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Pony Express Re-Ride on the trail

On this day, Pony Express riders hit the Wyoming-Nebraska border on their annual trek this morning to keep history alive and deliver 400 stamped envelopes, carried in a mochila.  
It is the Pony Express Re-Ride and some 1,200 riders on horseback will travel 1,966 miles, starting in Sacramento, Calif., June 15 and ending in St. Joseph, Mo. June 25.
At 12 p.m. Friday, the Thayer County riders will cross the Oregon Trail on Monument Road just off Highway 81. There are 26 riders in all. One man from Norfolk and several from Lincoln were expected to join the group.
The riders are due near Oak at 10:30 a.m., to pick up the trail.
They’ll ride to Highway 53 and hand the mochila off to the Fairbury riders about a mile and a half south of Alexandria, who will take the mail to Kansas.
“Our group has about 32 miles,” Dick Heinrichs said.
Fairbury will pick the mail up about 1:30 p.m.
Heinrichs has ridden the trail for 35 years.
“It’s a tradition. I’ve had horses all my life,” he said.
Heinrichs said the Hebron Chamber of Commerce is planning for pizza, cookies and water at the noon stop, which is next to the Oregon Trail historical marker.
According the National Pony Express Association, the original route was simple: head west from St. Joseph and follow the Oregon Trail from Kansas across Nebraska and Wyoming, then Colorado, Utah, Nevada and California.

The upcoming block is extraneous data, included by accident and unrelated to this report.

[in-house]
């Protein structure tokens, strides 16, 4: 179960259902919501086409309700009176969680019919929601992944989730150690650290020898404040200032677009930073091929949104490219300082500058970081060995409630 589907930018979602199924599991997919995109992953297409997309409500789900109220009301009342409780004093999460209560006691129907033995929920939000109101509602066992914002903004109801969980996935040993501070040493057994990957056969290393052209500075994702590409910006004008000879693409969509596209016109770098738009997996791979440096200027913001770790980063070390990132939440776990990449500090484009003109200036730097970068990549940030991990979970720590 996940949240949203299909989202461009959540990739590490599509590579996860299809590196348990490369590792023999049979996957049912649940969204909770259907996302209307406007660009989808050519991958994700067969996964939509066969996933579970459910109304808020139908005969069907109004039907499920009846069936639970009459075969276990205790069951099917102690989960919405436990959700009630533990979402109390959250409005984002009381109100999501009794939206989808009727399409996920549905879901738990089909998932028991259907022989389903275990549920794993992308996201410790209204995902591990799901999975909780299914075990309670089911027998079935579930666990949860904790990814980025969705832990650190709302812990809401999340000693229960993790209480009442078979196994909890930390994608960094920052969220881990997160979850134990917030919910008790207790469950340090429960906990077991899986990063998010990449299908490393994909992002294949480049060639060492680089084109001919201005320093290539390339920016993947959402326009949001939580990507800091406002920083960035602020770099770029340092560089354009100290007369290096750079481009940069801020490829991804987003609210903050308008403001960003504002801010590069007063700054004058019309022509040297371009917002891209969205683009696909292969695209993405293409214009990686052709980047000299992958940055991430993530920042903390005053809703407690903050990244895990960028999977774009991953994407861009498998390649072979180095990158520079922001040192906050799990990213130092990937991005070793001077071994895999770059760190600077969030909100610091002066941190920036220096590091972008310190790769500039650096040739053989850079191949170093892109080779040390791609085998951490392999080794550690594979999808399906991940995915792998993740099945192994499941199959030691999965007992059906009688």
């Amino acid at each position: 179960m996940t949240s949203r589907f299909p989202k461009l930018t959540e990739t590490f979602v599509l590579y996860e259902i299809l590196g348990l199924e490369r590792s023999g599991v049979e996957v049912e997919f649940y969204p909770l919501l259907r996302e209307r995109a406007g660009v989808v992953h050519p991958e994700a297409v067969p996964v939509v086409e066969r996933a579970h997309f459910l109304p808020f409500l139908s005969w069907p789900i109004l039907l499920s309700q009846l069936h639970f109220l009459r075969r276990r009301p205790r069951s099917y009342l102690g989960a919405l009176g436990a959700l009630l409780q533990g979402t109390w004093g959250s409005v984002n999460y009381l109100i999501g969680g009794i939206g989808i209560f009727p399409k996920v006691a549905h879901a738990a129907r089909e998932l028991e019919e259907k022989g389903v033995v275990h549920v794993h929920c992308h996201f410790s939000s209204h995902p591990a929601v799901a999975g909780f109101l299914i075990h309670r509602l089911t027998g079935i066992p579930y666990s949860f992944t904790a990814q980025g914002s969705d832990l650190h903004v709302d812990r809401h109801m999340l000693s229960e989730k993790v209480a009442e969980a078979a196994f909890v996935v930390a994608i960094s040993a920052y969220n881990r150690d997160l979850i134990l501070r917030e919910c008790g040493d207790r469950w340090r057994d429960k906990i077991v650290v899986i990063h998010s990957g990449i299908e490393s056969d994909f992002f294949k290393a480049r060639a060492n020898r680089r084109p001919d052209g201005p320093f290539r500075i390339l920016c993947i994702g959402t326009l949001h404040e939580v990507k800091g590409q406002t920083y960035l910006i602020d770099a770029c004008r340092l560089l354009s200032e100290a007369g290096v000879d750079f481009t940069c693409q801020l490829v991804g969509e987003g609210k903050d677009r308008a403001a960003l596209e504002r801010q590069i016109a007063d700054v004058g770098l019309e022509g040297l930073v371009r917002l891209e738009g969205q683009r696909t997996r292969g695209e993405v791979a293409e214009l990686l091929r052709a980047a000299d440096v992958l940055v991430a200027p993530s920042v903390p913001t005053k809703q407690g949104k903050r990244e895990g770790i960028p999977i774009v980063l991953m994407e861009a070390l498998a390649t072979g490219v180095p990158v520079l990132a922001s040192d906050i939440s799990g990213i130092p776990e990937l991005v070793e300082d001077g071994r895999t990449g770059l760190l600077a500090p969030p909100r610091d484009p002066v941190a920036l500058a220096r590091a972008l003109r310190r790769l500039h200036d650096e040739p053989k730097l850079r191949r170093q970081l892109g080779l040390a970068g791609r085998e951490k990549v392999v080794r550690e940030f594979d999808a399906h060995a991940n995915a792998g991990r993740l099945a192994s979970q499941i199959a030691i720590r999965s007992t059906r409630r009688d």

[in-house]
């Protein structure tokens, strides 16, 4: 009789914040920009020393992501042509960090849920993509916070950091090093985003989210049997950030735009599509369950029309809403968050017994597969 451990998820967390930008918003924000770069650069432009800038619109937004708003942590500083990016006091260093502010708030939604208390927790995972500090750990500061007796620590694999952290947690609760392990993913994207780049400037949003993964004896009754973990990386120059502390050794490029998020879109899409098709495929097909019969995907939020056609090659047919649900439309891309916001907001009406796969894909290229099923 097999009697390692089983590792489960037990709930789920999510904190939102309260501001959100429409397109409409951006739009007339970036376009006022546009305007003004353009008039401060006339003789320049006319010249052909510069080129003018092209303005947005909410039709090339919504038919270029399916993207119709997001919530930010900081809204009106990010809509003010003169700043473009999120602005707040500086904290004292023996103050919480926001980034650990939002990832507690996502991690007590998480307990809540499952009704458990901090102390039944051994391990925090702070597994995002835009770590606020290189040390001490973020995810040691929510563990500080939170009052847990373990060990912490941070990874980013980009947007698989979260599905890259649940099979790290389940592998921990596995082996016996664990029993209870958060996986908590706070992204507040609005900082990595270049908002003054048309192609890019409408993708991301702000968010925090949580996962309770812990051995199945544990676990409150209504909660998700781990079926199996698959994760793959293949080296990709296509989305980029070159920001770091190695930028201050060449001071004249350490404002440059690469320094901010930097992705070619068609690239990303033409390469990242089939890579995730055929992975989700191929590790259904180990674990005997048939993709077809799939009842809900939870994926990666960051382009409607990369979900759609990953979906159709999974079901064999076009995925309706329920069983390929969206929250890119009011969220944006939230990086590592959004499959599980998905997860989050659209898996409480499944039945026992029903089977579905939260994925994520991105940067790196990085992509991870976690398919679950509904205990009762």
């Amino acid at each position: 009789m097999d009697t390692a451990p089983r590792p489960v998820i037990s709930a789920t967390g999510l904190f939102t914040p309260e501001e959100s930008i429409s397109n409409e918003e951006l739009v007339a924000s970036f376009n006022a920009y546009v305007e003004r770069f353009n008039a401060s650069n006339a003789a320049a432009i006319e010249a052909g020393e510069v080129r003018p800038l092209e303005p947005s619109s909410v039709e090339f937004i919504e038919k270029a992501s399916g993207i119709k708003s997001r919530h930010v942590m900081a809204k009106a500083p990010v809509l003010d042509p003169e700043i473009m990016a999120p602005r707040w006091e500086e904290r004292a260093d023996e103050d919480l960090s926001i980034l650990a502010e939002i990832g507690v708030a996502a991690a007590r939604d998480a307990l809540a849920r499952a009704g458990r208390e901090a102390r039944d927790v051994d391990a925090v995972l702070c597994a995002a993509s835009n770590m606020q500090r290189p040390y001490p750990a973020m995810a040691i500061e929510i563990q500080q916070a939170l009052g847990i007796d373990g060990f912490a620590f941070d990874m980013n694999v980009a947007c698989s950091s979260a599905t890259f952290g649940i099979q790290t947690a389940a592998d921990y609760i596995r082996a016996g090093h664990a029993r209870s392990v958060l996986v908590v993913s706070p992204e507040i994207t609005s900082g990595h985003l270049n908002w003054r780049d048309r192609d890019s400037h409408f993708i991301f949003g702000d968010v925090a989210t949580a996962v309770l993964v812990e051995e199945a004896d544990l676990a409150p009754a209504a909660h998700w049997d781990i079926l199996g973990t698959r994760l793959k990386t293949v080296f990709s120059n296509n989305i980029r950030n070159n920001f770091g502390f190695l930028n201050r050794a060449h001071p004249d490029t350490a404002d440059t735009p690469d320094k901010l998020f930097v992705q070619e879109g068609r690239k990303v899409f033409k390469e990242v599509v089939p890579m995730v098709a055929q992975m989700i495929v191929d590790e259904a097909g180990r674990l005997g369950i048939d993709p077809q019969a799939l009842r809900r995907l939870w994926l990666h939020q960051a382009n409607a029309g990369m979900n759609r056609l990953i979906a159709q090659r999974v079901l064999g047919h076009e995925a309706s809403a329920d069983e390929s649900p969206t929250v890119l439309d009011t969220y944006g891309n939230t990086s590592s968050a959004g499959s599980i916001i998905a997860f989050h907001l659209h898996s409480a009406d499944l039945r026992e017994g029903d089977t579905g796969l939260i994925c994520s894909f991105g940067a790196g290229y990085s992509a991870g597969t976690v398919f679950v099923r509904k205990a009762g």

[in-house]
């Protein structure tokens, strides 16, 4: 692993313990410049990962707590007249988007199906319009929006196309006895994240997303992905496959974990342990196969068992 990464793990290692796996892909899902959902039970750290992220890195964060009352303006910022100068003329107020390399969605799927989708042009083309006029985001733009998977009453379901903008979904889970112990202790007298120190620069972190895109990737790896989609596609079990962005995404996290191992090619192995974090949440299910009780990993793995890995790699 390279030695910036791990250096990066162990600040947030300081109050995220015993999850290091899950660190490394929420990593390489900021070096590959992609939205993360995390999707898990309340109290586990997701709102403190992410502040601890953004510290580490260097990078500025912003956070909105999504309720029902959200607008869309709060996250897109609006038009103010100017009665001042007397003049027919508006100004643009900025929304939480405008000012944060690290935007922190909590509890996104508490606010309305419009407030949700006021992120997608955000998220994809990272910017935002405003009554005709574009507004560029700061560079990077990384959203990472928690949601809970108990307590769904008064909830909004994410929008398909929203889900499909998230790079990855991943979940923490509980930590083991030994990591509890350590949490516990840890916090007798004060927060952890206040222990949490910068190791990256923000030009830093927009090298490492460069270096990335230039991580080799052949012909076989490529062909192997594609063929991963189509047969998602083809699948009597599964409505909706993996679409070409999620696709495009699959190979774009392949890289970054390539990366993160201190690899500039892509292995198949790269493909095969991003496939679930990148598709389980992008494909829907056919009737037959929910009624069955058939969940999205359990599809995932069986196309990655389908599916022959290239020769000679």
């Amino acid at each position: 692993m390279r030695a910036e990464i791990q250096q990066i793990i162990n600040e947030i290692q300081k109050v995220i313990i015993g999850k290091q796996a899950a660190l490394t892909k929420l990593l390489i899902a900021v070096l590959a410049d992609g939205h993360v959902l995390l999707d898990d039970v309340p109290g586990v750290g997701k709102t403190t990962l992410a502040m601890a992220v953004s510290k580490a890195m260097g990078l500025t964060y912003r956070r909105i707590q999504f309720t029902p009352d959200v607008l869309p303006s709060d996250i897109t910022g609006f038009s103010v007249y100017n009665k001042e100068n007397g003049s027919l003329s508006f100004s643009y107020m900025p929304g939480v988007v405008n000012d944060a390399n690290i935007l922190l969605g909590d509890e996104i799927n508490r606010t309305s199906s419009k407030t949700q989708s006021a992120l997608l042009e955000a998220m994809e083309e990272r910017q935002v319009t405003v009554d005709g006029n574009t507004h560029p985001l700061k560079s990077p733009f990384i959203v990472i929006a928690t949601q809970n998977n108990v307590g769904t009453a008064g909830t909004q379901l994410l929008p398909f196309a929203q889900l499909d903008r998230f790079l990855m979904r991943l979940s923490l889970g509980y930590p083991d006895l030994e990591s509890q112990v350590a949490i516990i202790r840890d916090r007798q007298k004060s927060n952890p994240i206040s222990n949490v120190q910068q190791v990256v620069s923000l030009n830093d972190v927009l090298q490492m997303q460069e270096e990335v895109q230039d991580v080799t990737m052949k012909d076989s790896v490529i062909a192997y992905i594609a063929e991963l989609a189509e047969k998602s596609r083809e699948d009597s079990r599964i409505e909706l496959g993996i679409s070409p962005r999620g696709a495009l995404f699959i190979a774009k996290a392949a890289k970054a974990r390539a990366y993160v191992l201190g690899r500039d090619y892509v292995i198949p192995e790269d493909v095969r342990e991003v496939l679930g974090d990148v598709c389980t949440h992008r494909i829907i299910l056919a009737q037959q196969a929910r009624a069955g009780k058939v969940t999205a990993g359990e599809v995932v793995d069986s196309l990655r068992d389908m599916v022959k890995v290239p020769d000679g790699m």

Only two states — Missouri and California were recognized back then because the other states were still terrorities.
Nebraska Pony Express Riders covered 351 miles of trail in the state.
The Pony Express service opened April 3, 1860 because there was a need for faster communication with the west in light of the pending Civil War.
The very first trip took nine days and 23 hours for the westbound trek and 11 days and 12 hours for the eastbound.
Riders were said to cover 250 miles over a 24-hour period.
Eventually, the Pony Express expanded to more than 100 stations, almost 500 horses and 80 riders, but was cut off after 19 months because of the Pacific Telegraph line. Californians, however, relied on the service at the onset of the war.
Not too long after, the founders went bankrupt, but the intrigue of the Pony Express lives on as a legend.
Ponies, thoroughbreds, mustangs, pintos and Morgans were used to deliver the mail.

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